The Socratic Method is widely described as an important component in the delivery of cognitive behaviour therapy (CBT). However, there is a lack of clarity regarding the perceived role and importance of the Socratic Method in CBT. A brief questionnaire survey was completed by 15 expert CBT researchers to evaluate the perceived role and function of the Socratic Method in CBT. Survey responses were examined using thematic analysis. Results suggested that respondents believe that the Socratic Method has a number of benefits within CBT and that its effective application necessitates it being applied differentially across individuals and therapeutic tasks. A consensus was not reached amongst respondents regarding the role of the Socratic Method, with some responses describing it as a central feature of CBT whilst others identified it as a valuable adjunct to treatment which is nonessential. The implications of the findings and areas for future research are discussed.
This is a preview of subscription content, access via your institution.
Buy single article
Instant access to the full article PDF.
Price excludes VAT (USA)
Tax calculation will be finalised during checkout.
Beck, J. S. (2011). Cognitive behavior therapy: Basics and beyond (2nd ed.). New York: Guilford Press.
Baker, S. E., & Edwards, R. (2012). How many qualitative interviews is enough? Expert voices and early career reflections on sampling and cases in qualitative research, National Centre for Research Methods Review Paper. Retrieved from: http://eprints.ncrm.ac.uk/2273/4/how_many_interviews.pdf.
Blackburn, I. M., James, I. A., Milne, D. L., Baker, C., Standart, S., Garland, A., & Reichelt, F. K. (2001). The revised cognitive therapy scale (CTS-R): Psychometric properties. Behavioural and Cognitive Psychotherapy, 29(04), 431–446.
Braun, V., & Clarke, V. (2006). Using thematic analysis in psychology. Qualitative Research in Psychology, 3(2), 77–101.
Braun, J. D., Strunk, D. R., Sasso, K. E., & Cooper, A. A. (2015). Therapist use of Socratic questioning predicts session-to-session symptom change in cognitive therapy for depression. Behaviour research and therapy, 70, 32–37.
Carey, T. A., & Mullan, R. J. (2004). What is Socratic questioning? Psychotherapy: Theory, Research, Practice, Training, 41(3), 217.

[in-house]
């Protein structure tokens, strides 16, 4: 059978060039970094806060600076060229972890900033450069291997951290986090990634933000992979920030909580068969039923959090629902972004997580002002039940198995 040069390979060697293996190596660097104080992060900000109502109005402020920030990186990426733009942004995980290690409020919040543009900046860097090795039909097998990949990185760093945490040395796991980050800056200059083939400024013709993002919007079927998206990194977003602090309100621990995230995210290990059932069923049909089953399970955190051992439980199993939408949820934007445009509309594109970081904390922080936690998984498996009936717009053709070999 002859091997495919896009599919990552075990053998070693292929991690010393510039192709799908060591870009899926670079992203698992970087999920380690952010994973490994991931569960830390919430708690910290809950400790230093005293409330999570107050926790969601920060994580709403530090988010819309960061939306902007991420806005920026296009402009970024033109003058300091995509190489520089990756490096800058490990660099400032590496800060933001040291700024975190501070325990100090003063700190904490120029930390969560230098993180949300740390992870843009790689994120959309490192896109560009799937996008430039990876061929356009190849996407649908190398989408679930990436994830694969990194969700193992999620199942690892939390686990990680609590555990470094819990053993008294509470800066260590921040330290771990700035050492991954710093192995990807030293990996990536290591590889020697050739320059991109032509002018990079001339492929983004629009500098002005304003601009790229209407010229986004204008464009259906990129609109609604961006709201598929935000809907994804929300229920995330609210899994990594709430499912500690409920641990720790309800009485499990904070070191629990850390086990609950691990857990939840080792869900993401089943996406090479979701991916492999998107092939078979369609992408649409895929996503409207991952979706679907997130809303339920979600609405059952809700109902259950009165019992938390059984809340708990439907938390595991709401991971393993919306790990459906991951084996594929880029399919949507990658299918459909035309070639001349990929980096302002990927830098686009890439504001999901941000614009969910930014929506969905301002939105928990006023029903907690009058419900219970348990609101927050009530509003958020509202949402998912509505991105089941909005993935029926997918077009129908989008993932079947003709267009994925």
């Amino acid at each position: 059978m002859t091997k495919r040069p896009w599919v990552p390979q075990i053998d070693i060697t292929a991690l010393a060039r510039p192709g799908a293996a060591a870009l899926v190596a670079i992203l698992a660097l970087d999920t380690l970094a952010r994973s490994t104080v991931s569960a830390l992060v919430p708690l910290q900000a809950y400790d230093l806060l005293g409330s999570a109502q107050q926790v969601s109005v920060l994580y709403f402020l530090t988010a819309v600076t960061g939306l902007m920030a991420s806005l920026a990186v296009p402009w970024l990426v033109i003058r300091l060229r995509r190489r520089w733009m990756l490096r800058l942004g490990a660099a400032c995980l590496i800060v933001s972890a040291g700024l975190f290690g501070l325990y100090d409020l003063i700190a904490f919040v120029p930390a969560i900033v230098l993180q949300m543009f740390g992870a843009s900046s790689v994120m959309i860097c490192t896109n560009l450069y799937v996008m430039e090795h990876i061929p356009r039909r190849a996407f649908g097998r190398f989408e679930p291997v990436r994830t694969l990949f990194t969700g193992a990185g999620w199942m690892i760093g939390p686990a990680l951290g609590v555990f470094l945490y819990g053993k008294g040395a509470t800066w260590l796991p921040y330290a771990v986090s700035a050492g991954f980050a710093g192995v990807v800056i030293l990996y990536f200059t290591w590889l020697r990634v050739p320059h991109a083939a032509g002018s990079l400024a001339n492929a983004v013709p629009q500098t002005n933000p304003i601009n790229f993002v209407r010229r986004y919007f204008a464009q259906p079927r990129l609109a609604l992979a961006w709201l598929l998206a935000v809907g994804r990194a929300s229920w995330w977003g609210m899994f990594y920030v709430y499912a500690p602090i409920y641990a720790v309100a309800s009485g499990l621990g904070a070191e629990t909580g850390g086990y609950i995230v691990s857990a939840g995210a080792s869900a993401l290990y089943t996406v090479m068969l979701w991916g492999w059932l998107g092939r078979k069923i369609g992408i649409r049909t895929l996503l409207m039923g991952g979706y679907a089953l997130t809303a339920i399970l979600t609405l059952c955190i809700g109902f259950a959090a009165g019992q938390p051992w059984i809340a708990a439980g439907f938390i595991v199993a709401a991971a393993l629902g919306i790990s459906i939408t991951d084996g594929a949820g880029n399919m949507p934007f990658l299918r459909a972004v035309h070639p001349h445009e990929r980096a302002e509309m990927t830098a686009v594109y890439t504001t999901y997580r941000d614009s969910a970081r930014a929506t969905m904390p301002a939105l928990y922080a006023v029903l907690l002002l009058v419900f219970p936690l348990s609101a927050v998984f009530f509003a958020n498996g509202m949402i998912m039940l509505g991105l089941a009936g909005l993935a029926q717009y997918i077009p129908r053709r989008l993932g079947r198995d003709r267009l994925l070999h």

Clark, D. M. (2005). A cognitive perspective on social phobia. In W. Ray, W. R. Crozicr, & L. L. Alden (Eds.), The essential handbook of social anxiety for clinicians (pp. 193–218). Chichester: Wiley.
Clark, G. I., & Egan, S. J. (2015). The Socratic method in cognitive Behavioural therapy: A narrative review. Cognitive Therapy and Research, 39, 863–879.
DeRubeis, R. J., Webb, C. A., Tang, T. Z., & Beck, A. T. (2009). Cognitive therapy. In K. S. Dobson (Ed.), Handbook of cognitive– Behavioral therapies (3rd ed., pp. 277–316). New York: Guilford.
Fairburn, C. G. (2008). Cognitive behavior therapy and eating disorders. Guilford Press.
Frith, H., & Gleeson, K. (2004). Clothing and embodiment: Men managing body image and appearance. Psychology of Men & Masculinity, 5(1), 40–48.
Froján-Parga, M. X., Calero-Elvira, A., & Montaño-Fidalgo, M. (2011). Study of the Socratic method during cognitive restructuring. Clinical Psychology & Psychotherapy, 18(2), 110–123.
Guest, G., Bunce, A., & Johnson, L. (2006). How many interviews are enough?: An experiment with data saturation and variability. Field Methods, 18, 59–82. https://doi.org/10.1177/1525822X05279903.
Heiniger, L. E., Clark, G. I., & Egan, S. J. (2018). Perceptions of Socratic and non-Socratic presentation of information in cognitive behaviour therapy. Journal of Behavior Therapy and Experimental Psychiatry, 58, 106–113. https://doi.org/10.1016/j.jbtep.2017.09.004.
Hofmann, S. G., Asnaani, A., Vonk, I. J., Sawyer, A. T., & Fang, A. (2012). The efficacy of cognitive behavioral therapy: A review of meta-analyses. Cognitive therapy and research, 36(5), 427–440.
Isman, E., Ekéus, C., & Berggren, V. (2013). Perceptions and experiences of female genital mutilation after immigration to Sweden: An explorative study. Sexual & Reproductive Healthcare, 4, 93–98. https://doi.org/10.1016/j.srhc.2013.04.004.